Friday, November 18, 2022


Below is a part of my report from Wednesday's Delegate Assembly meeting where UFT President Michael Mulgrew basically concedes retirees who pay premiums for healthcare have been getting illegally ripped off.

This is from my account of Michael Mulgrew's President's Report:

In court case, the judge ruled, wrongly we believe, that any plan below the HIP rate must be given for free. We have 8 plans for retirees. 2 are free; 6 are pay-up plans. Those 6 pay-up plans according to the judge must be premium free. GHI doesn't have many providers in Nevada. Judges ruling says the city doesn't have to pay for more than one plan. The judge ruled the city can go forward with Medicare Advantage. We want basic union authority. Collective bargaining rights are the basis for all of our rights. City negotiated pay-up plans. All of us have price tag on us. 100% of cost we have to figure out how to pay for but for retirees, they will never reach the HIP-HMO rate.

From the question period:

Question: Taylor Law protects right to collective bargaining?

Mulgrew Answer: 6 pay-up plans that retirees have to pay for. We want access to premium free health plan. City has a ruling that says they have to offer one plan. They cannot charge up for it unless it is above the HIP rate.  It ensures that if we get a Medicare Advantage plan, there will be no option. We have 9,000 policy holders in other plans. They would lose it. There is collective bargaining under the Taylor Law. Right to negotiate payups for retirees has been taken away from us. All we want is right to negotiate as we have negotiated for 40 years. We want to clarify our right to negotiate what we have negotiated for over 40 years. We have to get something that has been taken away from us.

Let us now look at what the current Administrative Code 12-126 says:

 (1) The city will pay the entire cost of health insurance coverage for city employees, city retirees, and their dependents, not to exceed one hundred percent of the full cost of H.I.P.-H.M.O. on a category basis.

Where does it say the City can't offer multiple plans?

What is the full cost of the HIP-HMO rate? It is about $925 per month. The City is required to pay the entire cost of health insurance up to that rate under the current law.

The City has not been meeting its legal obligation for thousands of retirees. Many Medicare-eligible retirees are being ripped off by being charged premiums for many years. I gather the City has been given a blessing by the Municipal Labor Committee to illegally charge these premiums. Look at the rate chart for Medicare Eligible retirees. Five of the 12 plans listed charge monthly healthcare premiums for retirees. Mulgrew told the Delegates these are pay-up plans. They only cover 20% of medical expenses; Medicare takes care of the other 80%. They are inexpensive, much less than the HIP-HMO rate so why does anyone have to pay up for them?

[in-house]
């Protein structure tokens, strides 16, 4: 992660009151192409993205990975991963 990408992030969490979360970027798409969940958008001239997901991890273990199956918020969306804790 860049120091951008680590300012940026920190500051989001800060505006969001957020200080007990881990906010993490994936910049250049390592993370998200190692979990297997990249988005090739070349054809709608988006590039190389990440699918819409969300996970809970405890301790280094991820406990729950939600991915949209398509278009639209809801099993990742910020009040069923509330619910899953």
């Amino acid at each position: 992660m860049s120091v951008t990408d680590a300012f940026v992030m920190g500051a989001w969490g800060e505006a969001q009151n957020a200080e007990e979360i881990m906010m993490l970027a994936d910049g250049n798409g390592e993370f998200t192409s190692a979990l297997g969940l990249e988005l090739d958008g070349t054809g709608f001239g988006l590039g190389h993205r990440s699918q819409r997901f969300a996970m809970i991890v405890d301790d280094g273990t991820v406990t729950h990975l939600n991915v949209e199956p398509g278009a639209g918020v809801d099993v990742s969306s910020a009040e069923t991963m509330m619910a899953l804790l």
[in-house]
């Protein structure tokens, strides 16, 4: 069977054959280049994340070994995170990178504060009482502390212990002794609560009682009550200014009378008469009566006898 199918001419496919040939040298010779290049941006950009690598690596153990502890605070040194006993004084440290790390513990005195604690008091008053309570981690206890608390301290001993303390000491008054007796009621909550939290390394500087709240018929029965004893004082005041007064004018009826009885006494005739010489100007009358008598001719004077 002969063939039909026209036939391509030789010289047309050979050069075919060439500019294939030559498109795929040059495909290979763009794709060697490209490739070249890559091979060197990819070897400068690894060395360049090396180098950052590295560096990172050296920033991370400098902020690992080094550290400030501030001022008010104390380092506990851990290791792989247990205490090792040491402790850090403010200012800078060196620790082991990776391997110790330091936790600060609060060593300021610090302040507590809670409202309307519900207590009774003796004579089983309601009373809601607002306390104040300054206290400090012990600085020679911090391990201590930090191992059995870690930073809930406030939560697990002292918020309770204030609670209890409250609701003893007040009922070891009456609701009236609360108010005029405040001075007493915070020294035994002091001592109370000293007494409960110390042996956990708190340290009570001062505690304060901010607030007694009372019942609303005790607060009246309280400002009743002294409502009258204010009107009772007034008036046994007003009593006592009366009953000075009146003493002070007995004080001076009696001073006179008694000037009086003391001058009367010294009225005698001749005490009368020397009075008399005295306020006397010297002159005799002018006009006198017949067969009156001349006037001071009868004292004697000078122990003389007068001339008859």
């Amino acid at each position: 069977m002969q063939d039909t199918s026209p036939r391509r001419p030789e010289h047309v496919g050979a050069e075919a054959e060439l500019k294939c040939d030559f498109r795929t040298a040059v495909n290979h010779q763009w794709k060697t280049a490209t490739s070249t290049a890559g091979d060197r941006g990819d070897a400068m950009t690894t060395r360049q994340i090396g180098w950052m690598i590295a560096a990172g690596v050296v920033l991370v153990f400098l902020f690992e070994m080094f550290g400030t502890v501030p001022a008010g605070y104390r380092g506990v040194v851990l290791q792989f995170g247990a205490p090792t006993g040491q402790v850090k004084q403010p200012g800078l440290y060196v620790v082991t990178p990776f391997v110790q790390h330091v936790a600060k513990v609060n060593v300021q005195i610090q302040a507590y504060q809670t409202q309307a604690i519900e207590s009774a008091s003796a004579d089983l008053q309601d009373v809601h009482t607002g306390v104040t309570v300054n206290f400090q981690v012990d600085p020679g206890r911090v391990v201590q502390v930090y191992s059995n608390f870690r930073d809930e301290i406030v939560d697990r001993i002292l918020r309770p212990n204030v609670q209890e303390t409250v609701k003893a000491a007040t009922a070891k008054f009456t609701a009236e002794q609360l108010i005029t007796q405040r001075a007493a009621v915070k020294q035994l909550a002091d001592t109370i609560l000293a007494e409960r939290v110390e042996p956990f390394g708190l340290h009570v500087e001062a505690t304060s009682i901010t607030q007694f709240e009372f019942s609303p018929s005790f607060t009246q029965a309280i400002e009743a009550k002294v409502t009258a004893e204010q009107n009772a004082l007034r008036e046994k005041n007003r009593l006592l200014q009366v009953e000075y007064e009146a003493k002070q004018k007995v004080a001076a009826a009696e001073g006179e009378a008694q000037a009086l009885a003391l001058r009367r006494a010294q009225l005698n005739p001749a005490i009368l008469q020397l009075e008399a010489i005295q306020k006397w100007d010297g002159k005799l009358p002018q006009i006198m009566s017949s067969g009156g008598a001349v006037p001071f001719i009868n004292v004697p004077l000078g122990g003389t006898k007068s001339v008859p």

If you look at the actual rates on the COBRA page, not one of the retiree plans exceeds the HIP-HMO rate. (The City can charge a 2% administrative fee for COBRA so take a few dollars off what is listed on the COBRA page for the actual monthly rate.) 

  • The law says the City has to pay the entire cost for healthcare up to the HIP-HMO rate; a rate that is over $900 a month.
  • None of the retiree plans costs over $900 a month. 
  • Why is there any premium for any city retiree who enrolls in a Medicare supplemental plan?  

It looks illegal to this non-lawyer. 

Mulgrew's new argument appears to be that we must change the law so the City-MLC can create a new cheaper benchmark healthcare plan. At that point, the City will be able to legally charge retirees who don't take their new cheap plan a monthly premium for what the City is currently illegally charging them for. 

Marianne Pizzitola, President of the New York City Organization of Public Service Retirees, is all over this. (The "he" who she refers to in this tweet is Mulgrew.)

In addition, the judge didn't say anything limiting our collective bargaining rights. They are subject to the Taylor Law where healthcare is a mandatory subject of bargaining. Nothing on healthcare can change without union agreement. Also, remember for school district employees state law says a school district cannot diminish retiree health benefits unless they do the same to active workers.

Why the desperation of Mulgrew to giveback on healthcare?


ed notes online said...

Since retirees are not working, how does the Taylor Law affect them - what bargaining rights?

James Eterno said...

Taylor Law protects status quo for actives until there is a new contract. The state law called the moratorium clause protects retirees of school districts who can't have health care benefits diminished for retirees unless a similar reduction is made for active people. Is that enough protection? The 1992 side agreement protects 7s too.

caprice240k said...

If Mulgrew is right about retirees overpaying for their health care premiums, we should be able to start a class action lawsuit against the City to recover the over payments.

Bronx ATR said...

Quite a few serious implications. I’m not sure that those who hold Mulgrew‘s leash are going to like this. Why is he coming out with this long hidden bombshell now? Could it be he realizes he has no other choice other than to do his duty and defend the retirees from the city objectives (- as the city doesn’t have a leg to stand on with the high probability that the amendment will not be changed)? This revelation may give him something to trade - so I don’t think anyone is going to be getting free premiums or a retro check from past paid payments anytime soon.